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What you need to know for 01/21/2018

Gloversville mentor agency head accused of theft

Gloversville mentor agency head accused of theft

The executive director of Adirondack Mentoring Partners, formerly Big Brothers Big Sisters of Fulton

The executive director of Adirondack Mentoring Partners, formerly Big Brothers Big Sisters of Fulton County, was charged Wednesday with stealing $43,000 from the agency, Gloversville police said.

Margaret Shaver, 39, of 913 County Highway 122, Gloversville, was charged with felony grand larceny and misdemeanor falsifying business records.

Shaver is accused of stealing the money between April 2009 and June 2011. She was arraigned Wednesday in Gloversville City Court and sent to the Fulton County Jail in lieu of $2,500 cash bail. A woman who answered at a phone number listed as belonging to the Shaver residence said the caller had reached a wrong number and hung up.

Capt. Donald VanDeusen said Shaver is accused of paying herself wages and benefits to which she was not entitled while with the agency. She also is accused of filing false quarterly reports with the United Way of Fulton County in return for approximately $10,000 in grants. She told the United Way she was operating a mentoring program in local high schools, officials said, but no such program existed.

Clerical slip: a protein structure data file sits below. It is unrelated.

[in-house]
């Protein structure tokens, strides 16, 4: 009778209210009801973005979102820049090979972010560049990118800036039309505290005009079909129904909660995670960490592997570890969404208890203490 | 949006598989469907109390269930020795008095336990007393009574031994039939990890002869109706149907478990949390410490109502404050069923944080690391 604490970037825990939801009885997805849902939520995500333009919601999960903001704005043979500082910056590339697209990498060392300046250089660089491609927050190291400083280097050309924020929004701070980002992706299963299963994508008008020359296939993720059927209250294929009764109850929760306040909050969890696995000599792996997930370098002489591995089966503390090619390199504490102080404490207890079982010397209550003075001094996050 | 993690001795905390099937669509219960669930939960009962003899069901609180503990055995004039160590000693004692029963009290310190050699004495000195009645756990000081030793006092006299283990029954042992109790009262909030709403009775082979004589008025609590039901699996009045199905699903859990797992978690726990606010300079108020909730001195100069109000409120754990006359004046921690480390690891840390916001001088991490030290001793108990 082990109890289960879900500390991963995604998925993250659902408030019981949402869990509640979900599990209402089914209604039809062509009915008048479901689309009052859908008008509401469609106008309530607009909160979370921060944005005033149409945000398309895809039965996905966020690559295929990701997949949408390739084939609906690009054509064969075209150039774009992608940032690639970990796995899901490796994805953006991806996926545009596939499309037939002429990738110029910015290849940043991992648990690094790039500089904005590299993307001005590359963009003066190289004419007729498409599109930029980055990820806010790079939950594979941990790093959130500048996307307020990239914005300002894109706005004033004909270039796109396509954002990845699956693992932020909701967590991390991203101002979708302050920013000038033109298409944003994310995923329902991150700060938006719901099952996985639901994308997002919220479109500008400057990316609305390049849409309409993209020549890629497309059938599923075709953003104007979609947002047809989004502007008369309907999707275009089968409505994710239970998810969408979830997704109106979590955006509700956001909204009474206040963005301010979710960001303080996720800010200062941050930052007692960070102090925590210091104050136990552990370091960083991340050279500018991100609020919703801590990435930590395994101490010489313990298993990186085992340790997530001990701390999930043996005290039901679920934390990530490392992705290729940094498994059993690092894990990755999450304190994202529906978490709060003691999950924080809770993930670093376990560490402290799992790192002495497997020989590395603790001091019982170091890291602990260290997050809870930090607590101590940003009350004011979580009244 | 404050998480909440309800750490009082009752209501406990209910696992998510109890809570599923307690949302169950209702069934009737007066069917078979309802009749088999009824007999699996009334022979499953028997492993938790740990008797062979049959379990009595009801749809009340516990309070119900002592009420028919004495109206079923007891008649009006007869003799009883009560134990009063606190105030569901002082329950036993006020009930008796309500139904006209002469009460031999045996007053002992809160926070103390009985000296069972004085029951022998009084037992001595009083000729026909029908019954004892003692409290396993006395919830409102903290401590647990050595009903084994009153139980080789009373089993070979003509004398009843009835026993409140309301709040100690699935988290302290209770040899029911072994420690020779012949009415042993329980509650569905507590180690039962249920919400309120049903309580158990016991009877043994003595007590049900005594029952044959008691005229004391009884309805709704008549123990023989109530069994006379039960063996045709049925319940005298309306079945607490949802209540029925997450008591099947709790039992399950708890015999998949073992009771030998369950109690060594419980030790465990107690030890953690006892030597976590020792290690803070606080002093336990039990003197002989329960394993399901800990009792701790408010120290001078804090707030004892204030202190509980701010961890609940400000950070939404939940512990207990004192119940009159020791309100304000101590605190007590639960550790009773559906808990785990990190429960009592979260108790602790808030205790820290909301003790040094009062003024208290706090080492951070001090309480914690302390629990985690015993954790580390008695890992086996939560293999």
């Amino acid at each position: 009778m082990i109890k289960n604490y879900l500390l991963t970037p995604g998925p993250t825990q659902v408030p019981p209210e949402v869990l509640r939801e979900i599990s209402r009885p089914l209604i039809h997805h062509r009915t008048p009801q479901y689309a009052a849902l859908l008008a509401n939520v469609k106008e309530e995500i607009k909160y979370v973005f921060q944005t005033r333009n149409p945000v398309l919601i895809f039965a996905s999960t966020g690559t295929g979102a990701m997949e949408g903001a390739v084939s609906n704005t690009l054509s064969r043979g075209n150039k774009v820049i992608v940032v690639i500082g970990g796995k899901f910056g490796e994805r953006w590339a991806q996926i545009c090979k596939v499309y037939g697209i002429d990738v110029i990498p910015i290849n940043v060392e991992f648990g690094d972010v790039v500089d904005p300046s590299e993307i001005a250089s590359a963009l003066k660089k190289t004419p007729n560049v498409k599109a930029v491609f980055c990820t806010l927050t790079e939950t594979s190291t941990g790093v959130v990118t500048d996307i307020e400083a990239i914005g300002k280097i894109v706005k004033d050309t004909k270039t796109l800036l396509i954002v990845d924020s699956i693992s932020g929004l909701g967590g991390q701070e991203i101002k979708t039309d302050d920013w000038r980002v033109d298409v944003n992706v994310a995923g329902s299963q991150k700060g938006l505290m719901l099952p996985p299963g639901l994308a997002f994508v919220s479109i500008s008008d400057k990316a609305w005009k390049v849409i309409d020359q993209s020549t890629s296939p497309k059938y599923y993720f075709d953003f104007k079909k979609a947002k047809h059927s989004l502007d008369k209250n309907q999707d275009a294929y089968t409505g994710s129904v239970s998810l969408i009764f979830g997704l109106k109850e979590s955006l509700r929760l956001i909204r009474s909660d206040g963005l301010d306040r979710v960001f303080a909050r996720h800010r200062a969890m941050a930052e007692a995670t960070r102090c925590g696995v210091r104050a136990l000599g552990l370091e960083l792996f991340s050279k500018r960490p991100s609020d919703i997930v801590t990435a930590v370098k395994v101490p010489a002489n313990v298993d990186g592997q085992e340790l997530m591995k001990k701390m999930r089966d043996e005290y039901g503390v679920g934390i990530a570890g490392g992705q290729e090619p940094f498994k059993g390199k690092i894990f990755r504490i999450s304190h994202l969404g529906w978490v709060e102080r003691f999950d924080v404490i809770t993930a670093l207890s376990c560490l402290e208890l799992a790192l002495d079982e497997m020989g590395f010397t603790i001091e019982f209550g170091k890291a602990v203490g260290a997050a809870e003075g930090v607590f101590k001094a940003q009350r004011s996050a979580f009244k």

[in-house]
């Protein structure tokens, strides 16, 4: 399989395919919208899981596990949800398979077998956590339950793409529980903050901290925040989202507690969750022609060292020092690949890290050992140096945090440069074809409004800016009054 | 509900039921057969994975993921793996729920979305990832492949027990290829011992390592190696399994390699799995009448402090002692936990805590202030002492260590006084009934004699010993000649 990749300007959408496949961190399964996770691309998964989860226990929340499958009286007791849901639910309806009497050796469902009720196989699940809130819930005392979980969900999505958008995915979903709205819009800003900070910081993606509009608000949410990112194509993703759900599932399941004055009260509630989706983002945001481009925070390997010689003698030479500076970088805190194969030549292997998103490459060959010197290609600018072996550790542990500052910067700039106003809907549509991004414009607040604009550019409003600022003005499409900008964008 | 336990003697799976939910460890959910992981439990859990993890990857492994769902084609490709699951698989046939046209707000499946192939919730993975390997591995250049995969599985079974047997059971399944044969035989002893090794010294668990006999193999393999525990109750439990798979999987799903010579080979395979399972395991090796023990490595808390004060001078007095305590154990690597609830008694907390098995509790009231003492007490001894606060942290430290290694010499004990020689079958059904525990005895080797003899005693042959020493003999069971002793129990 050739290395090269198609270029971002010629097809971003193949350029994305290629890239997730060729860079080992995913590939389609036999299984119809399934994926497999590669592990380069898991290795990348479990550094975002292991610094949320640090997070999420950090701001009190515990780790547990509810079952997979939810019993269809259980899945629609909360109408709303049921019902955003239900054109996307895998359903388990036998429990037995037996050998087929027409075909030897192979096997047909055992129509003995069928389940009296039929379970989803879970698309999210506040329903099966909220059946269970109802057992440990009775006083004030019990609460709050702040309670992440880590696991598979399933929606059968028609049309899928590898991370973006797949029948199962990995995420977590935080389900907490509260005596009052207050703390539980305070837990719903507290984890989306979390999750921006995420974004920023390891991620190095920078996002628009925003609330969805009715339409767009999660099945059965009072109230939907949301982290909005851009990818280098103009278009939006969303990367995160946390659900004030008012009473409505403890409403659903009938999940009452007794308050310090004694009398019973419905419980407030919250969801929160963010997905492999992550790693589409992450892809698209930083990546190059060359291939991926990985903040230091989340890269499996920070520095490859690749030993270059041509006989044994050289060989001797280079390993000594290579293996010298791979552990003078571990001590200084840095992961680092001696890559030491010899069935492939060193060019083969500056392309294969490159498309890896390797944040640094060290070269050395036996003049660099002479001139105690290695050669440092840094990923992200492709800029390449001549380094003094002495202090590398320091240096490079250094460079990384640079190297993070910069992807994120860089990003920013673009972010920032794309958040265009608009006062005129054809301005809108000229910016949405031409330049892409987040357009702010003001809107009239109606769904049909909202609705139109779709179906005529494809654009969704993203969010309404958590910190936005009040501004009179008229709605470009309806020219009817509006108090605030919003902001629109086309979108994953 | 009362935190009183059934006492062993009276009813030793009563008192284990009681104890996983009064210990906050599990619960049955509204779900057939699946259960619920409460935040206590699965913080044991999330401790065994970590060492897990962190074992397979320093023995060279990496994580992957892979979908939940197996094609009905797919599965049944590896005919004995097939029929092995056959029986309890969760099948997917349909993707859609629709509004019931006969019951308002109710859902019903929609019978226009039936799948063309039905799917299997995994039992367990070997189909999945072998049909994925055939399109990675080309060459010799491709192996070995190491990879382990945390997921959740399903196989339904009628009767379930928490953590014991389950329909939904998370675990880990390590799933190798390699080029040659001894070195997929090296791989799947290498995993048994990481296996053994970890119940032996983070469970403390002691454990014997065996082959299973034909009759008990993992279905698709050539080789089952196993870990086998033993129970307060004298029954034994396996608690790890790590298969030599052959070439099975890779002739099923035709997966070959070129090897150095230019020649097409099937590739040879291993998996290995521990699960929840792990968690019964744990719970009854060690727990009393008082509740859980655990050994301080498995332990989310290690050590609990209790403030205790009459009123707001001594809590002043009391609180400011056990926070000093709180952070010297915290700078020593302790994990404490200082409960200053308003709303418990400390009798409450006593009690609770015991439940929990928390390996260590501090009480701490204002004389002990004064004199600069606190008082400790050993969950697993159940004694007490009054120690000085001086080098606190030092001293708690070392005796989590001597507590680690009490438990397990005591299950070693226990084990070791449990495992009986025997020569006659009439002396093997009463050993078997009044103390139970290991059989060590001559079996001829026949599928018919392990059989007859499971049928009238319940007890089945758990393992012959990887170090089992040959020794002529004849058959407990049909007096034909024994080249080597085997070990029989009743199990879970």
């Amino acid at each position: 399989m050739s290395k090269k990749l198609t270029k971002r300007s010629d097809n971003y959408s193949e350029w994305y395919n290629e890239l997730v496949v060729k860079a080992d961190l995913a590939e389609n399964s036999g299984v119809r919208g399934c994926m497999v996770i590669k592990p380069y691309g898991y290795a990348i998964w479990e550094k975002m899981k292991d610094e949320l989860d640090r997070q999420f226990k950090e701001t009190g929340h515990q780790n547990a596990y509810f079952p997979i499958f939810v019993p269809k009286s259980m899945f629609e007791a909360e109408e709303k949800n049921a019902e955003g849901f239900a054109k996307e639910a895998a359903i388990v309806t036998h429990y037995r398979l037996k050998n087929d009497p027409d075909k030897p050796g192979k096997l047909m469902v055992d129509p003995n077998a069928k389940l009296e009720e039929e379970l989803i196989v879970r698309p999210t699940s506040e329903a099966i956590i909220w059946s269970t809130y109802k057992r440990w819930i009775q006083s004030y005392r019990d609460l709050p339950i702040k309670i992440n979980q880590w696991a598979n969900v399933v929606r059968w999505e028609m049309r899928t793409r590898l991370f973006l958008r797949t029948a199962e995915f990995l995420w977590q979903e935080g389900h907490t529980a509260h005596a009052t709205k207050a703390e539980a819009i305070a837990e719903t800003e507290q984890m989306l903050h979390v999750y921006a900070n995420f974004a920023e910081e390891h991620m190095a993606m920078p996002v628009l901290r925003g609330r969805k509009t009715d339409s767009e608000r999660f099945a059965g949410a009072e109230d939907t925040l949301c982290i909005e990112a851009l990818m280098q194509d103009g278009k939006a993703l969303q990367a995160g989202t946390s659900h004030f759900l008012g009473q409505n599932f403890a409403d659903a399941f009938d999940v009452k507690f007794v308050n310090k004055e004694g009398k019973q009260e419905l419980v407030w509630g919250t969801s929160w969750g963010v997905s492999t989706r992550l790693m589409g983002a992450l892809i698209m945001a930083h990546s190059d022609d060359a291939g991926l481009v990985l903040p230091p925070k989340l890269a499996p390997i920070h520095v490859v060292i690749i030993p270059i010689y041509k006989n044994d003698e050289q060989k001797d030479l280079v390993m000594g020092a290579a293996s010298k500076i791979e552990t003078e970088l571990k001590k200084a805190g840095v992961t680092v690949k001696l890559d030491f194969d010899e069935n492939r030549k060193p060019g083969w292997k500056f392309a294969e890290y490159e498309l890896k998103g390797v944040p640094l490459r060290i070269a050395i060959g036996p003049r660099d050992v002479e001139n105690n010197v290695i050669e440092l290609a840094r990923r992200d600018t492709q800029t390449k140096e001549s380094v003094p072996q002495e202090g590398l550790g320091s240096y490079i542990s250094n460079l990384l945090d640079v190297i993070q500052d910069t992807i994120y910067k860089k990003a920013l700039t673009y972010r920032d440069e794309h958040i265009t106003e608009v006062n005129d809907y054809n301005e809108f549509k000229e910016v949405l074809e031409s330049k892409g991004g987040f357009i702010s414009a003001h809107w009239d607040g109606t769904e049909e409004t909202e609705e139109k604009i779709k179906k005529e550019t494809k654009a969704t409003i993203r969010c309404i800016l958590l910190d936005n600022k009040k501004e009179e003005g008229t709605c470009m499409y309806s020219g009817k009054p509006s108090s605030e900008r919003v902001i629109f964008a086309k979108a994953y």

VanDeusen said an employee of the mentoring agency notified its board about suspicious activity involving Shaver. The board then contacted Gloversville police last June and requested an audit of its books.

The department completed the audit in October, but VanDeusen said he then asked the state Department of Financial Services to review the data and determine the dollar value of the larceny. He said audits are time-intensive so the police department, being short-staffed, sought the extra help in putting the case together.

Shaver is alleged to have put the United Way money into the mentoring program’s general account, from which she drew wages and benefits. “She used that account to funnel money to herself, including mileage to programs that did not exist,” VanDeusen said. “At this point, we are able to prove $43,000 was involved. I do not think there will be anything substantially more than that.”

Shaver started working for the agency in 2007. At one point, she was paid $40,000 as executive director. She was removed from the payroll at some point, as the agency struggled with financial problems, but apparently left on good terms, as she was allowed to remain active on an unpaid basis.

Her alleged scheme began to unravel when a co-worker became suspicious of her activities, which involved hiding documents. At the time of the incident, Shaver was serving as a volunteer for the mentoring agency.

“She elected to stay on as a volunteer rather than leave the program. She went on unemployment and started paying herself without authorization,” VanDeusen said.

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